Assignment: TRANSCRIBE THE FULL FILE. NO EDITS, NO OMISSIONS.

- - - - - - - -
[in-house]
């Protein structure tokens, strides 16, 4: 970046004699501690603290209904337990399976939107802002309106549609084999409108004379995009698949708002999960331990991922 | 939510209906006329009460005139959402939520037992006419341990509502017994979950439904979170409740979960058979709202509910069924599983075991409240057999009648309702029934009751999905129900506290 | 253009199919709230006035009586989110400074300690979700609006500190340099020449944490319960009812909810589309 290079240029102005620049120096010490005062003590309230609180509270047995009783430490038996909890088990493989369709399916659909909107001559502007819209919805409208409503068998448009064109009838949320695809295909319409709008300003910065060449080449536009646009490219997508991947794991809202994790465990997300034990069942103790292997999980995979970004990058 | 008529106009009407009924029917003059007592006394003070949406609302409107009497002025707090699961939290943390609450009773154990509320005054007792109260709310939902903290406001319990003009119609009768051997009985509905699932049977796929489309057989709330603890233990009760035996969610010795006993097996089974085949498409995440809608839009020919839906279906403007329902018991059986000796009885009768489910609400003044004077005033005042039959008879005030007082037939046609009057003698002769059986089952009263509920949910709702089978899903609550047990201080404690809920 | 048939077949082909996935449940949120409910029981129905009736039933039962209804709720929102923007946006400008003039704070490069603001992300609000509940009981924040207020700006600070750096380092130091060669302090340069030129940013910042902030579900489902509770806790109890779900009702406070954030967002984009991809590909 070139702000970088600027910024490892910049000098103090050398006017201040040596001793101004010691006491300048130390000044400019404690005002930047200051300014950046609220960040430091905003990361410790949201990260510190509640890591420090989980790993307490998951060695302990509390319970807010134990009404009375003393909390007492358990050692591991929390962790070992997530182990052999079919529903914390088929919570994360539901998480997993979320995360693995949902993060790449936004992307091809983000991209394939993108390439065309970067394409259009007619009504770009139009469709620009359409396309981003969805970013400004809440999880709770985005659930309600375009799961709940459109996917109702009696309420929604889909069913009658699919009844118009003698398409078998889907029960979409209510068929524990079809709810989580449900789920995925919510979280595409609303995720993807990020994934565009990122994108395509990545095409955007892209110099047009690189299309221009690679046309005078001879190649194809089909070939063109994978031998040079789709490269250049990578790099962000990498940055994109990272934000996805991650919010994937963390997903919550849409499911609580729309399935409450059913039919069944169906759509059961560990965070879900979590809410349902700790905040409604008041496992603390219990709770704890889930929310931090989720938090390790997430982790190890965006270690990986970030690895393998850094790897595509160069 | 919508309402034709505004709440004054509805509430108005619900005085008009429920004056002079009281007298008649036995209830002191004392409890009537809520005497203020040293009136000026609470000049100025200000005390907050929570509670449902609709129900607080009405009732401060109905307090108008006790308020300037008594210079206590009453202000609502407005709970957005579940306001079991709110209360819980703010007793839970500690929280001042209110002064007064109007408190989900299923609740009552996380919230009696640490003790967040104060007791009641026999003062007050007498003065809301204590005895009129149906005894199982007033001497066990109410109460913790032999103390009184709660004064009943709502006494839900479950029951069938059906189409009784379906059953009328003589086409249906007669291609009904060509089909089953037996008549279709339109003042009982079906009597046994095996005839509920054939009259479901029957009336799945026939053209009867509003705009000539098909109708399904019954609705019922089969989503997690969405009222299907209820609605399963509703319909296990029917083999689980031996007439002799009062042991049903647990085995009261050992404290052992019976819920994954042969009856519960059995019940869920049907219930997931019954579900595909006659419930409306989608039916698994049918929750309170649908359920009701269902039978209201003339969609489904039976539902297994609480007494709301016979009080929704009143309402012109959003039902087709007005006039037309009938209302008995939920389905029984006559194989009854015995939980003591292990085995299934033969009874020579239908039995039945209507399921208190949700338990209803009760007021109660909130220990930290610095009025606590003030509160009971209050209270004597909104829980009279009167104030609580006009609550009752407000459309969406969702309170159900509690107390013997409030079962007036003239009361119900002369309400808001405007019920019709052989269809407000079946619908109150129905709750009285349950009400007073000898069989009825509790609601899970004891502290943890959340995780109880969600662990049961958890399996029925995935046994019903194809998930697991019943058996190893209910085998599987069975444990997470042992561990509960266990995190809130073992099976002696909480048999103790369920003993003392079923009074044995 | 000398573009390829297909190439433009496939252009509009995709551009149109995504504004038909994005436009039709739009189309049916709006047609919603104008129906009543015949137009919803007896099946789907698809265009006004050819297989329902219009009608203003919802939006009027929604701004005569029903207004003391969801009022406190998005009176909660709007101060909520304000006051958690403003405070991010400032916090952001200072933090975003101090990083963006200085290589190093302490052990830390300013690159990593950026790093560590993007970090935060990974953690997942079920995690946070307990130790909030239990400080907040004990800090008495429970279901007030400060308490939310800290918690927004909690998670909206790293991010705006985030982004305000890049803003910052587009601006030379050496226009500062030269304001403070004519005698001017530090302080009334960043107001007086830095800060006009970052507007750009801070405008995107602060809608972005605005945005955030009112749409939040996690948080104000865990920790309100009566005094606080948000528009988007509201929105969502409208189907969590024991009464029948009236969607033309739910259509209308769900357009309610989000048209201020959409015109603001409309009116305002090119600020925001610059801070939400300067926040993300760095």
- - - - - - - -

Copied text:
[in-house]
């Protein structure tokens, strides 16, 4: 970046004699501690603290209904337990399976939107802002309106549609084999409108004379995009698949708002999960331990991922 | 939510209906006329009460005139959402939520037992006419341990509502017994979950439904979170409740979960058979709202509910069924599983075991409240057999009648309702029934009751999905129900506290 | 253009199919709230006035009586989110400074300690979700609006500190340099020449944490319960009812909810589309 290079240029102005620049120096010490005062003590309230609180509270047995009783430490038996909890088990493989369709399916659909909107001559502007819209919805409208409503068998448009064109009838949320695809295909319409709008300003910065060449080449536009646009490219997508991947794991809202994790465990997300034990069942103790292997999980995979970004990058 | 008529106009009407009924029917003059007592006394003070949406609302409107009497002025707090699961939290943390609450009773154990509320005054007792109260709310939902903290406001319990003009119609009768051997009985509905699932049977796929489309057989709330603890233990009760035996969610010795006993097996089974085949498409995440809608839009020919839906279906403007329902018991059986000796009885009768489910609400003044004077005033005042039959008879005030007082037939046609009057003698002769059986089952009263509920949910709702089978899903609550047990201080404690809920 | 048939077949082909996935449940949120409910029981129905009736039933039962209804709720929102923007946006400008003039704070490069603001992300609000509940009981924040207020700006600070750096380092130091060669302090340069030129940013910042902030579900489902509770806790109890779900009702406070954030967002984009991809590909 070139702000970088600027910024490892910049000098103090050398006017201040040596001793101004010691006491300048130390000044400019404690005002930047200051300014950046609220960040430091905003990361410790949201990260510190509640890591420090989980790993307490998951060695302990509390319970807010134990009404009375003393909390007492358990050692591991929390962790070992997530182990052999079919529903914390088929919570994360539901998480997993979320995360693995949902993060790449936004992307091809983000991209394939993108390439065309970067394409259009007619009504770009139009469709620009359409396309981003969805970013400004809440999880709770985005659930309600375009799961709940459109996917109702009696309420929604889909069913009658699919009844118009003698398409078998889907029960979409209510068929524990079809709810989580449900789920995925919510979280595409609303995720993807990020994934565009990122994108395509990545095409955007892209110099047009690189299309221009690679046309005078001879190649194809089909070939063109994978031998040079789709490269250049990578790099962000990498940055994109990272934000996805991650919010994937963390997903919550849409499911609580729309399935409450059913039919069944169906759509059961560990965070879900979590809410349902700790905040409604008041496992603390219990709770704890889930929310931090989720938090390790997430982790190890965006270690990986970030690895393998850094790897595509160069 | 919508309402034709505004709440004054509805509430108005619900005085008009429920004056002079009281007298008649036995209830002191004392409890009537809520005497203020040293009136000026609470000049100025200000005390907050929570509670449902609709129900607080009405009732401060109905307090108008006790308020300037008594210079206590009453202000609502407005709970957005579940306001079991709110209360819980703010007793839970500690929280001042209110002064007064109007408190989900299923609740009552996380919230009696640490003790967040104060007791009641026999003062007050007498003065809301204590005895009129149906005894199982007033001497066990109410109460913790032999103390009184709660004064009943709502006494839900479950029951069938059906189409009784379906059953009328003589086409249906007669291609009904060509089909089953037996008549279709339109003042009982079906009597046994095996005839509920054939009259479901029957009336799945026939053209009867509003705009000539098909109708399904019954609705019922089969989503997690969405009222299907209820609605399963509703319909296990029917083999689980031996007439002799009062042991049903647990085995009261050992404290052992019976819920994954042969009856519960059995019940869920049907219930997931019954579900595909006659419930409306989608039916698994049918929750309170649908359920009701269902039978209201003339969609489904039976539902297994609480007494709301016979009080929704009143309402012109959003039902087709007005006039037309009938209302008995939920389905029984006559194989009854015995939980003591292990085995299934033969009874020579239908039995039945209507399921208190949700338990209803009760007021109660909130220990930290610095009025606590003030509160009971209050209270004597909104829980009279009167104030609580006009609550009752407000459309969406969702309170159900509690107390013997409030079962007036003239009361119900002369309400808001405007019920019709052989269809407000079946619908109150129905709750009285349950009400007073000898069989009825509790609601899970004891502290943890959340995780109880969600662990049961958890399996029925995935046994019903194809998930697991019943058996190893209910085998599987069975444990997470042992561990509960266990995190809130073992099976002696909480048999103790369920003993003392079923009074044995 | 000398573009390829297909190439433009496939252009509009995709551009149109995504504004038909994005436009039709739009189309049916709006047609919603104008129906009543015949137009919803007896099946789907698809265009006004050819297989329902219009009608203003919802939006009027929604701004005569029903207004003391969801009022406190998005009176909660709007101060909520304000006051958690403003405070991010400032916090952001200072933090975003101090990083963006200085290589190093302490052990830390300013690159990593950026790093560590993007970090935060990974953690997942079920995690946070307990130790909030239990400080907040004990800090008495429970279901007030400060308490939310800290918690927004909690998670909206790293991010705006985030982004305000890049803003910052587009601006030379050496226009500062030269304001403070004519005698001017530090302080009334960043107001007086830095800060006009970052507007750009801070405008995107602060809608972005605005945005955030009112749409939040996690948080104000865990920790309100009566005094606080948000528009988007509201929105969502409208189907969590024991009464029948009236969607033309739910259509209308769900357009309610989000048209201020959409015109603001409309009116305002090119600020925001610059801070939400300067926040993300760095």